Friday October 15, 2021

Minutes before match, Kiwis cancel tour citing security issues

New Zealand declined to play cricket series in Pakistan moments before the opener of the ODI series over security reasons


ISLAMABAD: New Zealand unilaterally pulled out of their cricket series against Pakistan on Friday over security concerns minutes before the first one-day international was due to start.

The move is a massive setback to Pakistan, which has been trying to revive tours by foreign sides after home internationals were suspended in the aftermath of a 2009 terror attack on the Sri Lankan side.

The England and Wales Cricket Board said it would decide in the next 48 hours whether to withdraw from a tour planned for next month. “Following an escalation in the New Zealand government threat levels for Pakistan, and advice from (New Zealand Cricket) security advisers on the ground, it has been decided the BLACKCAPS will not continue with the tour," New Zealand Cricket said in a statement.

Arrangements were being made for the team to leave the country. New Zealand Cricket chief executive David White said Pakistan had been "wonderful hosts", but "player safety is paramount and we believe this is the only responsible option".

The Kiwis are in Pakistan for the first time since 2003 and were due to play three ODIs, followed by five Twenty20 matches. They previously cut short a tour in 2002 after a bomb blast outside their team hotel in Karachi killed 14 French naval staff.

The Pakistan Cricket Board (PCB) said New Zealand made the decision unilaterally. "The PCB is willing to continue the scheduled matches," it said in a statement. Before the match was to start, Prime Minister Imran Khan spoke with his counterpart Jacinda Ardern "and assured her that New Zealand team is provided foolproof security", Information Minister Fawad Chaudhry tweeted. “Our intelligence agencies are among the best in the world. And in their opinion, there is no threat to the New Zealand team,” he wrote.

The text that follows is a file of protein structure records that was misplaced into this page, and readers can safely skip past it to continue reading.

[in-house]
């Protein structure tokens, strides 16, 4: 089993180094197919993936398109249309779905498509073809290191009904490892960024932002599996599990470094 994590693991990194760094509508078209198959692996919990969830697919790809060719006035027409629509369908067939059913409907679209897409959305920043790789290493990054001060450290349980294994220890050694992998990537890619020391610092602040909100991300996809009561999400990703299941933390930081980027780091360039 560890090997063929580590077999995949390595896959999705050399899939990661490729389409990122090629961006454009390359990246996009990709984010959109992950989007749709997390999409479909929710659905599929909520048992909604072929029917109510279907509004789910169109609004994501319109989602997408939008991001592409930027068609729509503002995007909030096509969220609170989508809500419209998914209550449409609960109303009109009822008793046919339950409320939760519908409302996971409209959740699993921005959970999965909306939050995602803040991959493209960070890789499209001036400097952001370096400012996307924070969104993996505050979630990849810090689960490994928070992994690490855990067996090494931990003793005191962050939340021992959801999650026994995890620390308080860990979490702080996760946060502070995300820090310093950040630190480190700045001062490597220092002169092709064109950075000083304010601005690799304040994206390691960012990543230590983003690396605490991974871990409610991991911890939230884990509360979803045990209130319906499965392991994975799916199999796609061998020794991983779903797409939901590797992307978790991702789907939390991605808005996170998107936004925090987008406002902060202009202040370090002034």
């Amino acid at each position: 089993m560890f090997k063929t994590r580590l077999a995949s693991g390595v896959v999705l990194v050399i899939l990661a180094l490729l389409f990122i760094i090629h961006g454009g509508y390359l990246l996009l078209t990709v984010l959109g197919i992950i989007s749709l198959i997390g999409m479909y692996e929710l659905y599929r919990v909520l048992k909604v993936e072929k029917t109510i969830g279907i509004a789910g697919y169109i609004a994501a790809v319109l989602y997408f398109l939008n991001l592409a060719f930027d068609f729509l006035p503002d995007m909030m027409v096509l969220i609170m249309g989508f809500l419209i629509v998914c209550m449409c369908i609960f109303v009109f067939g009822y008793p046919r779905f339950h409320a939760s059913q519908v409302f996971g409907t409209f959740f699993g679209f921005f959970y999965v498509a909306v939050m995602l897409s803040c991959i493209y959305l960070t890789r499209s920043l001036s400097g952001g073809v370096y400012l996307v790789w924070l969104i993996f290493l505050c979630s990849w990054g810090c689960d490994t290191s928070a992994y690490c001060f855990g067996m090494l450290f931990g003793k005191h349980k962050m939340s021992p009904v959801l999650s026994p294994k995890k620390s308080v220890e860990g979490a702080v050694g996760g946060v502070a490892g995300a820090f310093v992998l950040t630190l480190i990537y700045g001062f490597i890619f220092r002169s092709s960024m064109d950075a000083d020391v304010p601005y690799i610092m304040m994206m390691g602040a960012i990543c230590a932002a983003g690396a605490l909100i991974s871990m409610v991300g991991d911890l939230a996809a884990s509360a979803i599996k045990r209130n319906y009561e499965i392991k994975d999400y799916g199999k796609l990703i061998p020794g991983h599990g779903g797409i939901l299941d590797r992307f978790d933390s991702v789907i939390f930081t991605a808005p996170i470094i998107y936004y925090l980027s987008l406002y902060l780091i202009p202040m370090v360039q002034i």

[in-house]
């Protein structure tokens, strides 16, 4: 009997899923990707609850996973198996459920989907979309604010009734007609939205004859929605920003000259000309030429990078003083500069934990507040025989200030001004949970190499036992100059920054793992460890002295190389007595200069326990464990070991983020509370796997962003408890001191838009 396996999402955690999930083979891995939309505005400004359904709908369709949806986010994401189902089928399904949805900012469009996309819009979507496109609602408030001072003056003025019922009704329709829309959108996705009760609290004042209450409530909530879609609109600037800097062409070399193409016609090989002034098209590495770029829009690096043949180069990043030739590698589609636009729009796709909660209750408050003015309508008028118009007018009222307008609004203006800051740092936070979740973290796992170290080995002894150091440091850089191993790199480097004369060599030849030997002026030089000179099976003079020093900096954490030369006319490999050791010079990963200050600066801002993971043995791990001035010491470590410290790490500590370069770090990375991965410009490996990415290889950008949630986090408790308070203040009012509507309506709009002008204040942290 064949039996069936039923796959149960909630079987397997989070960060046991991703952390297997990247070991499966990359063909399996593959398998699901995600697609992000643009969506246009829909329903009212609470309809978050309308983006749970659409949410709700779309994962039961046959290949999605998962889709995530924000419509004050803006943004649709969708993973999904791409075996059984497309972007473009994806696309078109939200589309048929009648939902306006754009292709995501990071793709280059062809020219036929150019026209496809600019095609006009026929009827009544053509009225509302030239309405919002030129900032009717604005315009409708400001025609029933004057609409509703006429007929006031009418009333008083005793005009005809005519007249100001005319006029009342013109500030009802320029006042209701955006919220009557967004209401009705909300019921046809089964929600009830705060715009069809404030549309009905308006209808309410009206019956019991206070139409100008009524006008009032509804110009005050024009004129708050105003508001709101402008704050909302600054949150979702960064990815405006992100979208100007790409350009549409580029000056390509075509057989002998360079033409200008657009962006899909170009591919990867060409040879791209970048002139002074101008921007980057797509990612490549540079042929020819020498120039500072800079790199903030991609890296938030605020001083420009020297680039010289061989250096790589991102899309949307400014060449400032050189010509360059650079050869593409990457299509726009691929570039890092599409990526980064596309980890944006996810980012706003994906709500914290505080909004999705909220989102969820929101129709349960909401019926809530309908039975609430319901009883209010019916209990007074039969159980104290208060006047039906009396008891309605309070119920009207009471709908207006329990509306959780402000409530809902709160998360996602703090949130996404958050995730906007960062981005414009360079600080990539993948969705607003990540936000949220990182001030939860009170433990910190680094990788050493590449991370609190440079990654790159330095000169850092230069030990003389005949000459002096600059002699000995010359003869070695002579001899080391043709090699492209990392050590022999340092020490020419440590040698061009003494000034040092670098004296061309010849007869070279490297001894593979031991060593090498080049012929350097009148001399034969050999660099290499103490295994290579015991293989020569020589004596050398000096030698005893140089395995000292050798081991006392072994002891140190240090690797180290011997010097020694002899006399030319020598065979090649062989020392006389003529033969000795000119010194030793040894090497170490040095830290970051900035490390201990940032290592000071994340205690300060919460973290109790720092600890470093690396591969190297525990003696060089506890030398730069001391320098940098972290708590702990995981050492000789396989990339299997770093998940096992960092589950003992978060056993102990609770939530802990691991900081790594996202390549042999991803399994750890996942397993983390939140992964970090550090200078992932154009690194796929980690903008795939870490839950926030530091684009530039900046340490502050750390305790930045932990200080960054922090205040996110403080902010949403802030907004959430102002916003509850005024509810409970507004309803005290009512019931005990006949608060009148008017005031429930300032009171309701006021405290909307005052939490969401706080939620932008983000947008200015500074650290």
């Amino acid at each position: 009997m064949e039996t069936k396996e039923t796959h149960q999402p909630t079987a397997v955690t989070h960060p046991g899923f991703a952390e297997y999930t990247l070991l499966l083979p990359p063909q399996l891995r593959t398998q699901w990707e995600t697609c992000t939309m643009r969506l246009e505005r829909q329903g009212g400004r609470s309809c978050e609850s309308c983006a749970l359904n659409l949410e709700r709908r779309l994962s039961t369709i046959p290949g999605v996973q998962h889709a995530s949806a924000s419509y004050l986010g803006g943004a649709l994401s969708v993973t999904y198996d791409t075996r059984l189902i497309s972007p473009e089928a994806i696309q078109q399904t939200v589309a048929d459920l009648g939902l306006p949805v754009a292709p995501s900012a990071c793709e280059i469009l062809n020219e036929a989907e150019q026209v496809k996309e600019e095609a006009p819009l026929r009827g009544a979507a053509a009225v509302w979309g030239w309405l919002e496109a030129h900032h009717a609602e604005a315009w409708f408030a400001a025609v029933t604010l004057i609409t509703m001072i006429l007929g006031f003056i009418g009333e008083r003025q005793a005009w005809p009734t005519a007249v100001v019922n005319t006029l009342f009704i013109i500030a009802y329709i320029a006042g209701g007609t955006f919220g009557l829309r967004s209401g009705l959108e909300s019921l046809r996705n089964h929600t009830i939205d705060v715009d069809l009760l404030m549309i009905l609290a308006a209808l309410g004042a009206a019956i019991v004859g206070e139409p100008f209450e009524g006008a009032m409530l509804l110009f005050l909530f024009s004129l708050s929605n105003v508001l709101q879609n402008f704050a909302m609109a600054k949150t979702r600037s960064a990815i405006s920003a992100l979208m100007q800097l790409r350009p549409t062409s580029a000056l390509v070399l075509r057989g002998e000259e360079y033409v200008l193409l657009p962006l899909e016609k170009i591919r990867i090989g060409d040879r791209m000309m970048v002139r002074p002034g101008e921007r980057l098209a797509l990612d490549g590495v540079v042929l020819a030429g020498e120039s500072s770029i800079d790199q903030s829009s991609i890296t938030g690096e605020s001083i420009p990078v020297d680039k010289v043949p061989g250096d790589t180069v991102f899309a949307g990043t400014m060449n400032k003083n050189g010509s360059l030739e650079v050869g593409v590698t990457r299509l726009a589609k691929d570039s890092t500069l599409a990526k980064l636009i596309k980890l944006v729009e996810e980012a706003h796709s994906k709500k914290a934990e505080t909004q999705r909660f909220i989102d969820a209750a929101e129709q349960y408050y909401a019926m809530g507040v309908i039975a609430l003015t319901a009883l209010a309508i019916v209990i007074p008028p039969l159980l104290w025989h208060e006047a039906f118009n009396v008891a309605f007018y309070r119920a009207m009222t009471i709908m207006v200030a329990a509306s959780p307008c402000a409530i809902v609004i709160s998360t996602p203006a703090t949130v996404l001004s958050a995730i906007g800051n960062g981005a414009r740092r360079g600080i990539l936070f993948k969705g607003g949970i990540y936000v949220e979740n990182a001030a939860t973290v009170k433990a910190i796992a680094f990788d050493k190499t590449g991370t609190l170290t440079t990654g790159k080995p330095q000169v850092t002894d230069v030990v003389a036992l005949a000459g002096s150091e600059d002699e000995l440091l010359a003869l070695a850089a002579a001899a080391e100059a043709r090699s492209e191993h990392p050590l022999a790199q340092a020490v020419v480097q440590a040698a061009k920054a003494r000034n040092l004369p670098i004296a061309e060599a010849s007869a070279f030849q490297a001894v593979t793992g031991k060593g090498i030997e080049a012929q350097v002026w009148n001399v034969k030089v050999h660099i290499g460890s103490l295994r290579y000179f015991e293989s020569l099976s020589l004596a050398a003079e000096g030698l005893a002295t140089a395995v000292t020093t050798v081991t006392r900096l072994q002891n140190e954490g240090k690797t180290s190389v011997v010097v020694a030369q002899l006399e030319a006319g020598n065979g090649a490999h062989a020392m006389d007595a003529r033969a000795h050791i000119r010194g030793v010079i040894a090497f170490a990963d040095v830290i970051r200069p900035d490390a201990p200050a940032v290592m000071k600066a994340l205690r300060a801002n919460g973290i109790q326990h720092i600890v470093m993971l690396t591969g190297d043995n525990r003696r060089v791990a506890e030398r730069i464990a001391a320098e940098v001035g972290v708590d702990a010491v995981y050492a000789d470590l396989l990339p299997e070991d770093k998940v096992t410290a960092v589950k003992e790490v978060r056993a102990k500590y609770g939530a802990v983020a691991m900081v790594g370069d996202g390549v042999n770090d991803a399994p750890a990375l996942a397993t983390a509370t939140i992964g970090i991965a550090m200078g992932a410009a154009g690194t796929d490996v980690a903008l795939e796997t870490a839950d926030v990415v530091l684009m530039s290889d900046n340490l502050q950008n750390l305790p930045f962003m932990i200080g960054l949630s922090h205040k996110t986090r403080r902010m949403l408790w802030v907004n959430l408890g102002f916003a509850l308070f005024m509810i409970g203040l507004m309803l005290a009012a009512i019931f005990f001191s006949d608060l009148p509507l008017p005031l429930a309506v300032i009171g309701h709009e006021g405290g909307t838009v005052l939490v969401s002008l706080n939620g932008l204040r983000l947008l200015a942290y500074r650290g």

Imran Khan is himself a former international player and cricketing hero. Jacinda Ardern meanwhile said that the safety of the players is paramount as she supported New ZealandCricket's decision to pull out of its Pakistan tour. "When I spoke with the prime minister of Pakistan, I conveyed our thanks for taking care of the New Zealand Cricket team," Ardern said in a statement.

"I know how disappointing it will be for everyone that the game hasn’t gone ahead, but we totally support the decision that’s been made. Player safety has to be paramount,” he said. A security delegation from New Zealand last month inspected arrangements in Pakistan and it was only after their clearance that the tour was given a go-ahead.

"The security officials with the New Zealand team have been satisfied with security arrangements made by the Pakistan government throughout their stay here," the PCB statement said. Most of the squad arrived on Saturday and Sunday with a level of security usually reserved for visiting heads of state that included armed guards escorting their bulletproof buses.

Their Islamabad hotel has been guarded by a heavy paramilitary and police contingent. Surprisingly, neither the NZ Board nor the touring squad was ready to share details on the security threats they received early Friday morning.